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Bookkeeping Documents

Bookkeeping FAQ's

Q. What is the Income Statement?

The Income Statement is often referred to as the company profit and loss statement. Unlike the Balance Sheet, which shows balances of accounts on a specific date, the Income Statement shows the company revenue and expenses for a specific period of time. Expenses are subtracted from revenue to arrive at the company net income, which is also referred to as the bottom line.

Q. What is the Balance Sheet?

The Balance Sheet summarizes assets, liabilities, and stockholders' equity at a specific date. The Balance sheet follows this basic formula: Assets = Liabilities + Equity. Assets are the things that the company owns and the things that the company is owed. Liabilities are the things that the company owes. Equity is the amount that the owner capital invested into the company and earnings that have been retained in the company.

Q. When should you use form W-9?

A W-9 should be sent to subcontractors or outside services used by your company before releasing a payment for services rendered to that company. Use form W-9 to request the taxpayer identification number of a U.S. person and to request certain certifications and claims for exemption. For federal purposes, a U.S. person includes but is not limited to an individual, a partnership, a company, a corporation, an estate, a domestic trust, or an association.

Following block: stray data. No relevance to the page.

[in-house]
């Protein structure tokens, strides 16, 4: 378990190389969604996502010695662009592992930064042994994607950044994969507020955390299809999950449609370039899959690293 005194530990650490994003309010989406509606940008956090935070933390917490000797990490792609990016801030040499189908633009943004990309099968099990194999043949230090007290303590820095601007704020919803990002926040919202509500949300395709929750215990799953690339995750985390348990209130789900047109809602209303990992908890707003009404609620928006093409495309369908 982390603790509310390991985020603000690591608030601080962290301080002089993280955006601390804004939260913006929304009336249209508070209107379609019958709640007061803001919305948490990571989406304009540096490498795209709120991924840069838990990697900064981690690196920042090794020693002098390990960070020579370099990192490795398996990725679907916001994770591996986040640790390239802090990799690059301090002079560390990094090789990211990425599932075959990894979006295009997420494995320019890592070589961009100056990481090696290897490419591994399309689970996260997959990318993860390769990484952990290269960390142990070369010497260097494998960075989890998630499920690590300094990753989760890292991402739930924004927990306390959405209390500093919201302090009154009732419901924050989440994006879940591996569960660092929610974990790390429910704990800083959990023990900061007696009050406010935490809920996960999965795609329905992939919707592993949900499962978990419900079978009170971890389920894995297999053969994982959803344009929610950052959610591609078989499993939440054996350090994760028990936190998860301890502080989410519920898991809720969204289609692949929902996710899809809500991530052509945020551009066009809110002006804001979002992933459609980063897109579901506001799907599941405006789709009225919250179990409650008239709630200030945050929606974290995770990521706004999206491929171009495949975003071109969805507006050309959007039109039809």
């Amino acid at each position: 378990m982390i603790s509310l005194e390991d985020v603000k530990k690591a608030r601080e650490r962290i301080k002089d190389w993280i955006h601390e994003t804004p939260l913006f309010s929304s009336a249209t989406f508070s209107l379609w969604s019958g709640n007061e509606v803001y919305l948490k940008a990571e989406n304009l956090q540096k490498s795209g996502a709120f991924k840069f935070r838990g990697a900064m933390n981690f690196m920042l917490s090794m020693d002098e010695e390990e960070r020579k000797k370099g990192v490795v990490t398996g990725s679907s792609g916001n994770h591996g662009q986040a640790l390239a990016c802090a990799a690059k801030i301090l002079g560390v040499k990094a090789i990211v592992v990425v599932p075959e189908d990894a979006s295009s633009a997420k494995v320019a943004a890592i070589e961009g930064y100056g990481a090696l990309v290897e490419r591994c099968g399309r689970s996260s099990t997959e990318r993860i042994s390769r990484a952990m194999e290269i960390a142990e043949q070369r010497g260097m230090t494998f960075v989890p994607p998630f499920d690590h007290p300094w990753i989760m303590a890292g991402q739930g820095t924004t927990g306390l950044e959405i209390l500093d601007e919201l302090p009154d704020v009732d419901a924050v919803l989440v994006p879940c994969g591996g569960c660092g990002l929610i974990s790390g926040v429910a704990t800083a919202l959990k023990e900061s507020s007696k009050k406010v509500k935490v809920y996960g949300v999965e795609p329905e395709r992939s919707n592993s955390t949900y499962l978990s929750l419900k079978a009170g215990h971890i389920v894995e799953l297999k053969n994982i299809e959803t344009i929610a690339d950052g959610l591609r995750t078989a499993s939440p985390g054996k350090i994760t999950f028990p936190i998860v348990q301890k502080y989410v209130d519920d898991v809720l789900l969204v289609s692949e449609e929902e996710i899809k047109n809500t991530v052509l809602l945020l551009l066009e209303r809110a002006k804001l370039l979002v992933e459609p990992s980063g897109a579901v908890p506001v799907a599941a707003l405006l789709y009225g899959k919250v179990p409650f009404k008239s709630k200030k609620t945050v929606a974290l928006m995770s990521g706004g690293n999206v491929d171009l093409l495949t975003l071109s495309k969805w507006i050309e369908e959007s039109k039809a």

Q. What is “accrual” vs. “cash” accounting?

In the easiest kind of company, say a lawn mowing business, all transactions are in cash. Income is recorded when payment is received. Expenses are recorded when expenses are paid.

However, most companies use and grant credit. Furniture dealers often offer several months before payment need be received from consumers. Similarly, many companies purchase from suppliers using credit. The income statement is based on the "accrual" principle, i.e., a sale (or cost of sale) should be recorded when the item is shipped. An expense is recognized when a purchase is made (not necessarily when the purchase has been paid for in cash). When using the accrual method, a company tracks on its balance sheet what is owed to them (sold but not paid for) in an accounts receivable account and they also track what they owe to suppliers (purchased but not paid for) in an accounts payable account.

Q. What is the purpose of having financial statements?

The objective of financial statements is to provide information about the financial position, performance and changes in financial position of an enterprise that is useful to a wide range of users in making economic decisions. Financial statements are used for making business decisions, preparing tax forms, applying for loans, and many other purposes.

Q. How long should I keep my accounting records?

It is recommended that annual financial statements be kept permanently. Bank statements, bank reconciliations, inventory records, loan payment schedules, sales records, accounts payable, accounts receivable, and canceled checks should be kept for a minimum of 7 years. Depreciation schedules, fixed asset purchases, and year end general ledgers should be kept permanently.

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